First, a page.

PODGORICA, Montenegro (AP) — Montenegro's special prosecutor has accused Russia and its secret service operatives of plotting an election-day coup attempt that included plans to kill the small Balkan country's former prime minister.
Prosecutor Milivoje Katnic said an investigation into the alleged plot last October to overthrow Montenegro's government and prevent it from joining NATO has shown "that Russian state bodies were involved at a certain level."
Speaking in a conference call on Monday, Russian President Vladimir Putin's spokesman, Dmitry Peskov, denied the claim as "absurd" and "irresponsible."
"There can't be even talk about any sort of Russian officials' interference into Montenegro's internal affairs," Peskov said. "Russia hasn't interfered and isn't going to interfere into domestic affairs of other countries, and in particular Montenegro with which we have very good relations."
Earlier, Russian Foreign Minister Sergey Lavrov also denied what he described as "unfounded accusations," adding that they "haven't been backed by a single fact."
The Kremlin, opposed to further NATO expansion in Europe, has repeatedly denied involvement in the alleged plot. But it has actively supported nationalist groups and parties opposed to Montenegro's NATO membership.
Some 20 people, mostly Serbian citizens, have been arrested in Montenegro over the alleged election-day plot.
"The meddling by Russia into our electoral process was obvious from different levels," Montenegro's foreign minister, Srdjan Darmanovic, said on Monday.
"In today's world, such interference is not specific only for Montenegro," he added, apparently referring to allegations that Moscow influenced presidential elections in the U.S. when Donald Trump was elected.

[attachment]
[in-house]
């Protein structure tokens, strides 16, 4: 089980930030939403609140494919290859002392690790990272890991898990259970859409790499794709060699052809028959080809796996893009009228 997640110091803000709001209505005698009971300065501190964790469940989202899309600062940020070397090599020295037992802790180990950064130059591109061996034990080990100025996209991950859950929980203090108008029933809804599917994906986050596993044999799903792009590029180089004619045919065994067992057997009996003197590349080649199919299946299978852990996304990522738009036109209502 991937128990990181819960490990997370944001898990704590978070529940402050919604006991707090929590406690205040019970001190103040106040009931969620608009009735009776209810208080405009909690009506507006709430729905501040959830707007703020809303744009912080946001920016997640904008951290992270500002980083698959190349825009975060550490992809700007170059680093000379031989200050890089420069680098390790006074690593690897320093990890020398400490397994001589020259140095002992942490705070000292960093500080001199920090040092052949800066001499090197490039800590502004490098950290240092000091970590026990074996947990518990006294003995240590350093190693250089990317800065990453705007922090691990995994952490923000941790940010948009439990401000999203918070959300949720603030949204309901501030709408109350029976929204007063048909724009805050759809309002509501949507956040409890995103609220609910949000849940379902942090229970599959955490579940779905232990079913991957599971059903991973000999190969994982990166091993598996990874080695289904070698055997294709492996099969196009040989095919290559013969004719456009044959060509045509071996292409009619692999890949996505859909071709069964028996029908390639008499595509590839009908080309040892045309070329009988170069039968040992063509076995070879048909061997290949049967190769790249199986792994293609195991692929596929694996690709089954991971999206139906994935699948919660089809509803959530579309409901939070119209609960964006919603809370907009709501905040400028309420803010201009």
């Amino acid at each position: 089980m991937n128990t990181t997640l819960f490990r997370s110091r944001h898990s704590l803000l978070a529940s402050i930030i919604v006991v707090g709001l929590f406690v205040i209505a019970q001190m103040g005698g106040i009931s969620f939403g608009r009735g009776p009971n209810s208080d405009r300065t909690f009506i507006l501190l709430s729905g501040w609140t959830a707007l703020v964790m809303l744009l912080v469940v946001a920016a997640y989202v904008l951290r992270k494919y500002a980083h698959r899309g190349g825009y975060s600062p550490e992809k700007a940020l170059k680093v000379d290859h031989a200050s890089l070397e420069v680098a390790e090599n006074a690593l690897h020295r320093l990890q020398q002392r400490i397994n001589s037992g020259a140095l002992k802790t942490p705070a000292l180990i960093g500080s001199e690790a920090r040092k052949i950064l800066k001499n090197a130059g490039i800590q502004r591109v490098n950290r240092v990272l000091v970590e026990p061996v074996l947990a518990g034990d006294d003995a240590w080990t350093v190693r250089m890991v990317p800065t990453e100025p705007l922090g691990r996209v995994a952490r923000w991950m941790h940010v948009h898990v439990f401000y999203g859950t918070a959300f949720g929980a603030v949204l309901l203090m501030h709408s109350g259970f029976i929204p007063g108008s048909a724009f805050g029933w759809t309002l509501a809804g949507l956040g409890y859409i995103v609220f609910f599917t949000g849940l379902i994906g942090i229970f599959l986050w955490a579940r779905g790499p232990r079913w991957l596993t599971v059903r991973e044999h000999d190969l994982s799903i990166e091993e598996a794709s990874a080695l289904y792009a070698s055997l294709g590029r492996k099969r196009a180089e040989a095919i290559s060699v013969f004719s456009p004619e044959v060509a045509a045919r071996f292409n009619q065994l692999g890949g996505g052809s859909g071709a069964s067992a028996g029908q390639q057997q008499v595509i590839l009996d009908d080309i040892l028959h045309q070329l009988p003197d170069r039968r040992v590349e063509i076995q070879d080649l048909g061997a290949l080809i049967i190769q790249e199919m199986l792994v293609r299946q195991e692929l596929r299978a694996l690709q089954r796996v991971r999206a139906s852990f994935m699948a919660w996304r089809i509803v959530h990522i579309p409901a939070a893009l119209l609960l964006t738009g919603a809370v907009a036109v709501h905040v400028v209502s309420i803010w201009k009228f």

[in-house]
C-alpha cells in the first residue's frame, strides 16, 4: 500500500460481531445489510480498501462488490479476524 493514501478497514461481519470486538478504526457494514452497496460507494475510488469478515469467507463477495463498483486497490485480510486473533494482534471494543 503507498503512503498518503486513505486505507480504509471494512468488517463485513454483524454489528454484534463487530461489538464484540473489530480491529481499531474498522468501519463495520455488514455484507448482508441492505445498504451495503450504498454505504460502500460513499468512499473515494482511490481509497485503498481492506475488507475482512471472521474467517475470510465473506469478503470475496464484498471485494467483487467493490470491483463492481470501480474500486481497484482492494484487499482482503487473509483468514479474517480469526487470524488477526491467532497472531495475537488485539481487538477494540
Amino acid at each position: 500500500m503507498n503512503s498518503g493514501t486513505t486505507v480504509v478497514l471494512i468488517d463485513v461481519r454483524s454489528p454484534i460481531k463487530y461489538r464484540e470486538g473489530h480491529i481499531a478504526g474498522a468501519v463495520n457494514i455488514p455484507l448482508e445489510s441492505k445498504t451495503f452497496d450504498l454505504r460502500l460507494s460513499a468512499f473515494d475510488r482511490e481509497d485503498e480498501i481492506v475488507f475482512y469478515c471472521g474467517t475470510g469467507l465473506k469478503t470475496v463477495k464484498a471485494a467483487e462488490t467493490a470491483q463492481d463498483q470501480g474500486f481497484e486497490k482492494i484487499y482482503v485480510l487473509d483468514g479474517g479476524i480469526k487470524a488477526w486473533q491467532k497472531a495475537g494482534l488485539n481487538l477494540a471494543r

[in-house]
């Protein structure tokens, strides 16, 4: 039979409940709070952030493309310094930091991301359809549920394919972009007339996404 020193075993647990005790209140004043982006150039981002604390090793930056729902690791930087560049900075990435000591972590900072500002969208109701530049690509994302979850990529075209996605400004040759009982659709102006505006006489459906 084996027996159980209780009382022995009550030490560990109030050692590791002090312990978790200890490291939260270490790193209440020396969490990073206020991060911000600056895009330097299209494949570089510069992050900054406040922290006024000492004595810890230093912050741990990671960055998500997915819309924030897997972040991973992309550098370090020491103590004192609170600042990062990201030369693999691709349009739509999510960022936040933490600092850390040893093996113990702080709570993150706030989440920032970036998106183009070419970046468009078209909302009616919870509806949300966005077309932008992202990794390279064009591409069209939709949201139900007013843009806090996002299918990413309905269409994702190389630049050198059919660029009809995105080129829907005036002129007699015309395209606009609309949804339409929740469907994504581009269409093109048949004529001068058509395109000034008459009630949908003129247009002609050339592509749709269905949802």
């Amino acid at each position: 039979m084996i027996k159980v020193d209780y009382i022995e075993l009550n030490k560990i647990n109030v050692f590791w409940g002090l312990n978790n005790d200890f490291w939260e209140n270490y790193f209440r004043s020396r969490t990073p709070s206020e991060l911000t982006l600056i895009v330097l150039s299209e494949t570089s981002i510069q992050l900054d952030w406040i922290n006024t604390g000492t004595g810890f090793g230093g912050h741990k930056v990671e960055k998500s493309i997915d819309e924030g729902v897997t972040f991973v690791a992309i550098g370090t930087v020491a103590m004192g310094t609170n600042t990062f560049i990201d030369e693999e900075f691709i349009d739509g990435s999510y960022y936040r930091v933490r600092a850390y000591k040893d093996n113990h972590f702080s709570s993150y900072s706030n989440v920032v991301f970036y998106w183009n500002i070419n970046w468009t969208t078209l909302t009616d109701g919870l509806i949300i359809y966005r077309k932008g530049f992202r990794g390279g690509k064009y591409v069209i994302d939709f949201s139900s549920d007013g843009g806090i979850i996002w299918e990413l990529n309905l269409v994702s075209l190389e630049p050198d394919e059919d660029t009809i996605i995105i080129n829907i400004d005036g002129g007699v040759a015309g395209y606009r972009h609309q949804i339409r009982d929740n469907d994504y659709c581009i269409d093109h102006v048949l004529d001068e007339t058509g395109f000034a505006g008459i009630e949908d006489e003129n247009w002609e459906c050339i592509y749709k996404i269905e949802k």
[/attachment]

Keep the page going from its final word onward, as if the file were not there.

Katanic, the Montenegrin prosecutor, told Prva TV late Sunday that Eduard Shishmakov, an alleged Russian military spy, was the main coordinator of the plot that included taking over of the parliament in the capital, Podgorica, and the killing of then-Prime Minister Milo Djukanovic, who brought the small Adriatic nation to the threshold of NATO membership.
Shishmakov and another Russian operative reportedly coordinated the action from neighboring Serbia using encrypted mobile phones and other sophisticated spy equipment. They were allowed to return to Russia despite Serbian officials' acknowledgment of their activities.
Shishmakov was deputy Russian military attaché in Poland before being expelled for espionage in 2014, Katnic said. In 2014 there were several tit-for-tat expulsions involving Russia and Poland but the people expelled were never publicly named.
Katnic said that Shishmakov traveled to Serbia on a passport with another name, Eduard Shirokov.
"So, the passport was given to him by certain Russian state bodies under another name, and he is a member of the Russian military structures," Katnic said. "It is clear that the passport on another name could not have been issued, as well as everything else ... without the involvement of certain (Russian state) structures."
"It is up to the Russian state institutions to investigate in order to identify which were those (state) bodies and launch criminal proceedings for such acts," Katnic said.
U.S. President Donald Trump's stand on NATO, which he has described as an "obsolete" organization, and his warming of relations with Putin, has worried many in Montenegro and the rest of the war-torn Balkans.
Associated Press Writers Dusan Stojanovic in Belgrade, Serbia; Vladimir Isachenkov in Moscow; and Vanessa Gera in Warsaw contributed to this report.